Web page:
Simulating Jupiter's weather layer. Part I: Jet spin-up in a dry atmosphere

Roland M.B. Young, Peter L. Read, Yixiong Wang

Research output: Contribution to journalArticlepeer-review

24 Citations (Scopus)

Abstract

We investigate the dynamics of Jupiter's upper troposphere and lower stratosphere using a General Circulation Model that includes two-stream radiation and optional heating from below. Based on the MITgcm dynamical core, this is a new generation of Oxford's Jupiter General Circulation Model [Zuchowski, L.C. et al., 2009. Plan. Space Sci., 57, 1525–1537, doi:10.1016/j.pss.2009.05.008]. We simulate Jupiter's atmosphere at up to 0.7° horizontal resolution with 33 vertical levels down to a pressure of 18 bar, in configurations with and without a 5.7Wm −2 interior heat flux. Simulations ran for 130000–150000 d to allow the deep atmosphere to come into radiative equilibrium. Baroclinic instability generates alternating, eddy-driven, midlatitude jets in both cases. With interior heating the zonal jets migrate towards the equator and become barotropically unstable. This generates Rossby waves that radiate away from the equator, depositing westerly momentum there via eddy angular momentum flux convergence and spinning up a super-rotating 20ms −1 equatorial jet throughout the troposphere. There are 30–35 zonal jets with latitudinal separation comparable with the real planet, and there is strong eddy activity throughout. Without interior heating the jets do not migrate and a divergent eddy angular momentum flux at the equator spins up a broad, 50ms −1 sub-rotating equatorial jet with weak eddy activity at low latitudes.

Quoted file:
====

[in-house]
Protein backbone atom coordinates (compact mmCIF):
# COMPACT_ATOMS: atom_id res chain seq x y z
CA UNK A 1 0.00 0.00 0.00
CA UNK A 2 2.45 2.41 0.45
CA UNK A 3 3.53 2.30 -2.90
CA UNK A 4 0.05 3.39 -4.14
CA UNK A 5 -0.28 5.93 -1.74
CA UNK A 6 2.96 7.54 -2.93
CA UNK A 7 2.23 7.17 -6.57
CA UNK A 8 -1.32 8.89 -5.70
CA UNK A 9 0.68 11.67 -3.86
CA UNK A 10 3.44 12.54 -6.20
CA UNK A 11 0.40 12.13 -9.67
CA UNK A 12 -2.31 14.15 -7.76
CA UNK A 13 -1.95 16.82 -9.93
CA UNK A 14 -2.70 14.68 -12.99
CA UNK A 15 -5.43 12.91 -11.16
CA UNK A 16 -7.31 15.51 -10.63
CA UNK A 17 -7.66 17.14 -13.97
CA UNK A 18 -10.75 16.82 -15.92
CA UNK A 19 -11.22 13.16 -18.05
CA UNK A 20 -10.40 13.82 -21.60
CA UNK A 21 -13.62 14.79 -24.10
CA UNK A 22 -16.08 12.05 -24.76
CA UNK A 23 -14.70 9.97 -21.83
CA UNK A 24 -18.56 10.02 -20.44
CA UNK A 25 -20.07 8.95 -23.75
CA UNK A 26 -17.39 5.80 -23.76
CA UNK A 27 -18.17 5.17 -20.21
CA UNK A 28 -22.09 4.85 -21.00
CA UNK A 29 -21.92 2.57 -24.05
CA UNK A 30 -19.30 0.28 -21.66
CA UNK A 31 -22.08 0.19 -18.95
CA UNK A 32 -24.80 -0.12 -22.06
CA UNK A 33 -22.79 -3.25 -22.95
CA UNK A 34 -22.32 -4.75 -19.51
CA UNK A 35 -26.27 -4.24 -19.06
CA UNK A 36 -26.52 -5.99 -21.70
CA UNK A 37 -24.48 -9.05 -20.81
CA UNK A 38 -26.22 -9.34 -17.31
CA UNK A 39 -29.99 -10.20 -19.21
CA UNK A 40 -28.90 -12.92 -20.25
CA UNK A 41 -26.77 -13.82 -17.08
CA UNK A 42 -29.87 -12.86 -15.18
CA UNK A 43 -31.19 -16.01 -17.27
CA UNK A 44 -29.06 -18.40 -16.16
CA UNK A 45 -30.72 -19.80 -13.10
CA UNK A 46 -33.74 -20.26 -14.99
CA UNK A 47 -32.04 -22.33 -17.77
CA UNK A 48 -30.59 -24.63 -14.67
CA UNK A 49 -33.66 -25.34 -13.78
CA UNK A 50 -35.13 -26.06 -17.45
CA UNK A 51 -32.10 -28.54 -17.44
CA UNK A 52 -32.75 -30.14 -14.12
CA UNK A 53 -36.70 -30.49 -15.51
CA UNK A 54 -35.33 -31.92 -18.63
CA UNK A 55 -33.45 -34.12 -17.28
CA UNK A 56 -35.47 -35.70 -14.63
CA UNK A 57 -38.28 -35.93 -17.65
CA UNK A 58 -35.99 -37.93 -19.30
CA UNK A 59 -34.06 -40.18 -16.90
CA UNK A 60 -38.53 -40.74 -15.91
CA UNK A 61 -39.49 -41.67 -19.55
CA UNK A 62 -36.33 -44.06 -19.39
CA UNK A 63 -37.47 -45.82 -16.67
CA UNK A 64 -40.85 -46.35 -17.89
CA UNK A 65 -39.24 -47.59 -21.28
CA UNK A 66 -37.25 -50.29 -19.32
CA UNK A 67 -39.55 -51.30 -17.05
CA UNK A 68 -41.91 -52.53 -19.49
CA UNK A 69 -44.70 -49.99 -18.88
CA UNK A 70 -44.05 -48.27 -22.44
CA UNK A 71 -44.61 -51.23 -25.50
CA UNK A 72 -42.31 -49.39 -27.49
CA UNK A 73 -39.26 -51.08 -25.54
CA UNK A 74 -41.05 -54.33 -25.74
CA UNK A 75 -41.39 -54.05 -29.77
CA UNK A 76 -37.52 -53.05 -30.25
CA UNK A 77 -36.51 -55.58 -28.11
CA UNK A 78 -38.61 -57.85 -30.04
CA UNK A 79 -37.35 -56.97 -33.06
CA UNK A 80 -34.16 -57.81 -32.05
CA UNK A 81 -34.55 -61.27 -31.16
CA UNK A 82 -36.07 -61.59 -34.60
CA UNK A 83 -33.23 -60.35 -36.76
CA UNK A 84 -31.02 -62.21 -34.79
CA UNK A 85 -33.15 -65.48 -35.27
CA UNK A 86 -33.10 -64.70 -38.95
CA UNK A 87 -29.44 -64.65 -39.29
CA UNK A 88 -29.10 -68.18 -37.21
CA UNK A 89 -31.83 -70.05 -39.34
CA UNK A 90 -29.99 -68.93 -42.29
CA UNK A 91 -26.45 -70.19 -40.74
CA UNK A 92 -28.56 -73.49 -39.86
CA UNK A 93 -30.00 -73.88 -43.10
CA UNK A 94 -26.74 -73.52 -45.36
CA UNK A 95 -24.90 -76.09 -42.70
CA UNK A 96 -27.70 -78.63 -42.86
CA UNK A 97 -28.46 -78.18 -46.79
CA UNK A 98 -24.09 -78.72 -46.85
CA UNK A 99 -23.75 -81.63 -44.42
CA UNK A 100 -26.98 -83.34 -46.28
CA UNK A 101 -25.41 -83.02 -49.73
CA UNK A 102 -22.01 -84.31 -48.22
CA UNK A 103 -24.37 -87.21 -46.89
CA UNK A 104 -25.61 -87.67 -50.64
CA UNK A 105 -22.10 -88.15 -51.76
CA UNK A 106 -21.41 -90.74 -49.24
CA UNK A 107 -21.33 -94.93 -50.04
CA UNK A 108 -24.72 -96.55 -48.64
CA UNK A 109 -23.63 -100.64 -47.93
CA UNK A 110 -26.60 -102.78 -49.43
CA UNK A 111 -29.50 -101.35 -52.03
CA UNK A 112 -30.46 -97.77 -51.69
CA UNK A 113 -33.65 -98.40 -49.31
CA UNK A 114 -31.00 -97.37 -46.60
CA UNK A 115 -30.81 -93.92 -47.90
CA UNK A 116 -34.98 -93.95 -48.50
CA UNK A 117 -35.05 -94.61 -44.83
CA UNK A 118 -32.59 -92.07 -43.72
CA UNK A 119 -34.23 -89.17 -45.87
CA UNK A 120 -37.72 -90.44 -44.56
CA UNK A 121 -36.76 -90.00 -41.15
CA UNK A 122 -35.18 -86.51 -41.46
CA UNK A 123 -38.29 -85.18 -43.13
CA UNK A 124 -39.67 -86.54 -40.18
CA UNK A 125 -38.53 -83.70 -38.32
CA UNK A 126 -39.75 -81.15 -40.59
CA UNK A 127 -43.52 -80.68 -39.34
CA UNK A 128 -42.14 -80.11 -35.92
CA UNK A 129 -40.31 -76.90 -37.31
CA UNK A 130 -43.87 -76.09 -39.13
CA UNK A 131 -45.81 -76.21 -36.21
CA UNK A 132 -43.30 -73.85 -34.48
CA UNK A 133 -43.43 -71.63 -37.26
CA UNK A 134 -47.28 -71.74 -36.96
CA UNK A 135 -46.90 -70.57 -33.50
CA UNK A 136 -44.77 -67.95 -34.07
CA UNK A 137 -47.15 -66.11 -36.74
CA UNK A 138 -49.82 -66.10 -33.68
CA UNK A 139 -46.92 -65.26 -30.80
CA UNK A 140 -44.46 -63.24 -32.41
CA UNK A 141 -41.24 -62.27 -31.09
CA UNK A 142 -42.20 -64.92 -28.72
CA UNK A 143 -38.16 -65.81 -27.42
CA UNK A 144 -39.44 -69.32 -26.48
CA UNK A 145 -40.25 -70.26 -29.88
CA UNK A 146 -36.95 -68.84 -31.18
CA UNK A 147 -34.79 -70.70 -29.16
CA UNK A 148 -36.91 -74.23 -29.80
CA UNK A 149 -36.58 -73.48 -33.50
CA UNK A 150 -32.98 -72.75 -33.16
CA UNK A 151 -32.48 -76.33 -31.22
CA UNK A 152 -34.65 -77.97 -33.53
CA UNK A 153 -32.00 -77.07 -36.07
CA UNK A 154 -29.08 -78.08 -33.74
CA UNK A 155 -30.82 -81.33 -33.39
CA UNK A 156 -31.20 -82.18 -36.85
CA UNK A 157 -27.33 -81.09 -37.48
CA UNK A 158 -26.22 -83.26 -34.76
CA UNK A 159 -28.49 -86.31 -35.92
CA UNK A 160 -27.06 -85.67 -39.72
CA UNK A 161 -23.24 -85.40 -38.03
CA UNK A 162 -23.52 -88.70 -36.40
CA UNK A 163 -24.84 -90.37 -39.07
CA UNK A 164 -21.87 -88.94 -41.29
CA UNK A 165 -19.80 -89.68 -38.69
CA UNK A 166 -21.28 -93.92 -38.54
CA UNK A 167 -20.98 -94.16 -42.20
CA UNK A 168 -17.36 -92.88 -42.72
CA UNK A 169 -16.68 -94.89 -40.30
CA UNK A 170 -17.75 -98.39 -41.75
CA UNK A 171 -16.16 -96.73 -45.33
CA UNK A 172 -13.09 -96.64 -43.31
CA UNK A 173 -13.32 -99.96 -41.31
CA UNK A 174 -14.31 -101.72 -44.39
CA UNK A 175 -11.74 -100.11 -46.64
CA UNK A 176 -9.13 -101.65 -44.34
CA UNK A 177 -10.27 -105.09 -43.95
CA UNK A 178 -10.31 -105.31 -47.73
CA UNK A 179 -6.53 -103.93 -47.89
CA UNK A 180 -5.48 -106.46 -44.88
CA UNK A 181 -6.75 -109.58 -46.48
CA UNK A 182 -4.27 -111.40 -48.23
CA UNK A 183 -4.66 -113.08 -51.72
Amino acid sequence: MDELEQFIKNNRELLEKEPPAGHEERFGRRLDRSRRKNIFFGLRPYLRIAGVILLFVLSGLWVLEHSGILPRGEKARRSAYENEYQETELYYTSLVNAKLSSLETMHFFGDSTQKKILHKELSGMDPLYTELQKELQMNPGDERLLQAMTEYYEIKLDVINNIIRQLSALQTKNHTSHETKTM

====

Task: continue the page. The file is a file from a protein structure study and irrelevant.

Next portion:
Original languageEnglish
Pages (from-to)225-252
Number of pages28
JournalIcarus
Volume326
DOIs
Publication statusPublished - Jul 1 2019
Externally publishedYes

Keywords

  • Barotropic instability
  • Convection
  • General circulation model
  • Jupiter
  • Super-rotation

ASJC Scopus subject areas

  • Astronomy and Astrophysics
  • Space and Planetary Science

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